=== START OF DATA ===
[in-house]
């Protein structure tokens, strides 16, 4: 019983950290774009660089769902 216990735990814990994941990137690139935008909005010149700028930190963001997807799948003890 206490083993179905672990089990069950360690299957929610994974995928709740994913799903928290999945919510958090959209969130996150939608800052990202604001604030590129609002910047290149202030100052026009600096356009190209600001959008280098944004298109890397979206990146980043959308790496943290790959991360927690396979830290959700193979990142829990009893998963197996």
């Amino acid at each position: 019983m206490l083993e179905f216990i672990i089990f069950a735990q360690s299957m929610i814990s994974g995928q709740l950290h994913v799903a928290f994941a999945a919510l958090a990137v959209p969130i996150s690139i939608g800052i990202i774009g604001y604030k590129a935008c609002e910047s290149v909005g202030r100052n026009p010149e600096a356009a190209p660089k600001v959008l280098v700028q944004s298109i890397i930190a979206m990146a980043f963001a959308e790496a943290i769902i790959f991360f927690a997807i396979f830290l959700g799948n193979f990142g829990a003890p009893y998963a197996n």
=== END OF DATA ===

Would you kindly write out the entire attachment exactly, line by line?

[in-house]
């Protein structure tokens, strides 16, 4: 019983950290774009660089769902 216990735990814990994941990137690139935008909005010149700028930190963001997807799948003890 206490083993179905672990089990069950360690299957929610994974995928709740994913799903928290999945919510958090959209969130996150939608800052990202604001604030590129609002910047290149202030100052026009600096356009190209600001959008280098944004298109890397979206990146980043959308790496943290790959991360927690396979830290959700193979990142829990009893998963197996």
């Amino acid at each position: 019983m206490l083993e179905f216990i672990i089990f069950a735990q360690s299957m929610i814990s994974g995928q709740l950290h994913v799903a928290f994941a999945a919510l958090a990137v959209p969130i996150s690139i939608g800052i990202i774009g604001y604030k590129a935008c609002e910047s290149v909005g202030r100052n026009p010149e600096a356009a190209p660089k600001v959008l280098v700028q944004s298109i890397i930190a979206m990146a980043f963001a959308e790496a943290i769902i790959f991360f927690a997807i396979f830290l959700g799948n193979f990142g829990a003890p009893y998963a197996n």